Since the beginning of film projection onto a screen, we have been accustomed to view film and later video horizontally. It has been a standard throughout the whole of the 20th century as cinemas and televisions were dictating our experience of moving images. Of course this made complete sense as the cinemas are basically modern theaters, therefore a horizontal plane of view is logical, in fact even necessary. A lot has changed over the last twenty years. Digital content on social media is replacing television and people are switching to platforms such as Netflix as their main source of cinema experience. When Facebook and Instagram introduced vertical video, you could probably have heard filmmakers complaining from the other side of the solar system. Just like Eastman Kodak failed to recognize the potential of the digital camera (their own creation!), diehard cinephiles have refused to work in the vertical format. Fast-forward a couple of years and even Arri - one of the leading film equipment companies - has now released vertical format adapters for their cinema cameras.
The demand for video designed to be viewed on social media is growing. Our mobile phones are slowly replacing televisions and monitors as the way people digest short form video content. We see it first hand as a production company specialising in short form content. Normally, we do adjustments in the post production to change the aspect ratio etc. to fit to the designated social media platform. This time we had to plan and execute with the end product in mind. It was an interesting wake up call to what the future holds for companies such as ours.
For one of our latest projects we used an Arri Alexa Mini with a Fujinon Cabrio 19-90mm T2.9. As most of the delivery files were destined for Instagram and Facebook, we decided to flip the camera on its side to make sure we were using all of the resolution possible to get that natural, Alexa image (as well as a potential safety net for digital repositioning in post-production). Usually, the camera would be kept in a horizontal position and the frame guidelines would be added on the monitor (by either sticking gaffer tape on it or pre-installing frame lines - we used the Arri frame lines composer) to make sure that the framing is safeguarded for various formats, whether that’s 1:1, 9:16, or the main 16:9. However, shooting this way doesn’t take into account the fact that every single format requires different framing.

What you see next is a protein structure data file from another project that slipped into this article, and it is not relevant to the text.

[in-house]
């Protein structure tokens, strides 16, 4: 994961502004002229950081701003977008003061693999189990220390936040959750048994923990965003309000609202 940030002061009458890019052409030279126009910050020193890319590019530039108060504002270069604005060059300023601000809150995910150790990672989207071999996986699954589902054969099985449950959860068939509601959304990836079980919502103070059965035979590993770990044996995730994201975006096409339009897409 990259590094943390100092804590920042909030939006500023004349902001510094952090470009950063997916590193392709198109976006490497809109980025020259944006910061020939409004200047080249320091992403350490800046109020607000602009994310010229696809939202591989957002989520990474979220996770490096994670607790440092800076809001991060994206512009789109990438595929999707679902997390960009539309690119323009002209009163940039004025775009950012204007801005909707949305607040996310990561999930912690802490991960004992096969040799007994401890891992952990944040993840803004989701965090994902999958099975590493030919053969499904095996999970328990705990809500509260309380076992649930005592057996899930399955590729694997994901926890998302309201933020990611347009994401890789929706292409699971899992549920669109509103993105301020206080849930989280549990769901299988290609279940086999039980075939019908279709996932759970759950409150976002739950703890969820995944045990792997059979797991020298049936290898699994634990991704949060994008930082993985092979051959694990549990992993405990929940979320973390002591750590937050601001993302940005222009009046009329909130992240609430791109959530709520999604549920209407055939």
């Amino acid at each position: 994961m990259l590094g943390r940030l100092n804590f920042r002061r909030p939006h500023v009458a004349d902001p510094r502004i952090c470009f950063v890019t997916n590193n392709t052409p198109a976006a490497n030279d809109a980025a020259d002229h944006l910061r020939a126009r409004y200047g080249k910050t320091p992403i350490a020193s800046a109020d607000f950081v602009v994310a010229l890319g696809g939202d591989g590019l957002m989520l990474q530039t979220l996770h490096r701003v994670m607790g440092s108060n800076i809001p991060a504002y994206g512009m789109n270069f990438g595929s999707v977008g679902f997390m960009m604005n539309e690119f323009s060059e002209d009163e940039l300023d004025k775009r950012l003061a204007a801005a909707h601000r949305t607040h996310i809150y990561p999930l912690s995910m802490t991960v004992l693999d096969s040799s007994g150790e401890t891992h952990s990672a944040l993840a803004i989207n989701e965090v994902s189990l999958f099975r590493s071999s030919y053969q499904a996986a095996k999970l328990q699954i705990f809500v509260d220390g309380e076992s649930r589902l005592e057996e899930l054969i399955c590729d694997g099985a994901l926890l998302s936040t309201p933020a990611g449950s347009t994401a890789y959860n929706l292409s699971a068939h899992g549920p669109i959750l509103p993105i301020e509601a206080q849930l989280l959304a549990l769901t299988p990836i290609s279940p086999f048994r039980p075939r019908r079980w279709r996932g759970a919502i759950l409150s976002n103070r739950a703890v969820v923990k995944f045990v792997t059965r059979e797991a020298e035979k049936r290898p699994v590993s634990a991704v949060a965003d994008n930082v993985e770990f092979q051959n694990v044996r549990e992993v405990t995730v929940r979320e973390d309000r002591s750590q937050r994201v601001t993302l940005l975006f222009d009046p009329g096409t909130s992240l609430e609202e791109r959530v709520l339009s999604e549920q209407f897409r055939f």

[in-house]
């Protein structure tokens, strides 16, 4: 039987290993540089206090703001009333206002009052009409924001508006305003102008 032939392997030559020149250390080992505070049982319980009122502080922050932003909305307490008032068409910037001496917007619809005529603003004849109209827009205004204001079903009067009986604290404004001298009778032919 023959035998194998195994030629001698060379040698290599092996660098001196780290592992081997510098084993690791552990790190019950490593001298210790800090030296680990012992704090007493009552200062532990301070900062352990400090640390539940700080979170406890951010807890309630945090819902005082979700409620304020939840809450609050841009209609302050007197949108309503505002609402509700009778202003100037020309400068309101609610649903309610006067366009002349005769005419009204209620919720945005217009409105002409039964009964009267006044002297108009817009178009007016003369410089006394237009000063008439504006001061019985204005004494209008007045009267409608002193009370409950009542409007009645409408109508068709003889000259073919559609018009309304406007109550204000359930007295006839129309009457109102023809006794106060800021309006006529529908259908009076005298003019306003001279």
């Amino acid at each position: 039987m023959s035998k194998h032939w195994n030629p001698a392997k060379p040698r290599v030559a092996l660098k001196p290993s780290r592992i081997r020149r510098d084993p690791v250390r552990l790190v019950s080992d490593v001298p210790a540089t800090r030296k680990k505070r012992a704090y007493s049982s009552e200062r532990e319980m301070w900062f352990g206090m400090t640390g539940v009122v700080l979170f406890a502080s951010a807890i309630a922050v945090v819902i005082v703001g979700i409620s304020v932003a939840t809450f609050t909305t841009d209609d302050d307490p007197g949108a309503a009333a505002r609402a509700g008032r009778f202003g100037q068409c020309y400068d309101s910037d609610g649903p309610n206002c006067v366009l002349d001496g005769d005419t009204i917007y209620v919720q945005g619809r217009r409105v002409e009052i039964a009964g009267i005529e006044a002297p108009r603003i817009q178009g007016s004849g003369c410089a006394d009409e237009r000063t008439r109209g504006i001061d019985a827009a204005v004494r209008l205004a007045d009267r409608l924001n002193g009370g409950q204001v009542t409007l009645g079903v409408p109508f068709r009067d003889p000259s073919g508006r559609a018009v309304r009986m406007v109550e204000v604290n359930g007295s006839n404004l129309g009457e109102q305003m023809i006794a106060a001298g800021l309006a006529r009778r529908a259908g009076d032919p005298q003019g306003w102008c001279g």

For this campaign, the traditional 16:9 version was secondary to the digital-first formats of 9:16 and 1:1. As such, we chose to set our frame lines as in this picture (see right):
1:1 [the big square]
1:1 (in 1920x1080) [the small square]
16:9 [horizontal frame]
The benefit of shooting this way is that we did not compromise the quality of the recorded footage, as might happen by shooting the standard way. We adapted our shooting style not to tradition, but to the final delivery: we broke the rules. At first, even the client was questioning our approach, because they have never seen someone shooting this way. But at the end, they were very pleased and grateful to be able to see the results straight away on the set.
Vertical video orientation isn’t the only way social media platforms have changed how we perceive videos. Fewer and fewer people choose to listen to the sound of short clips, as they watch them while commuting or being in a busy office. That means that filmmakers not only have to flip their cameras on their side; they have to become more creative to stay relevant in a world ruled by 15-second videos with no sound. We have to start thinking: how else can we adapt?
Write by Philip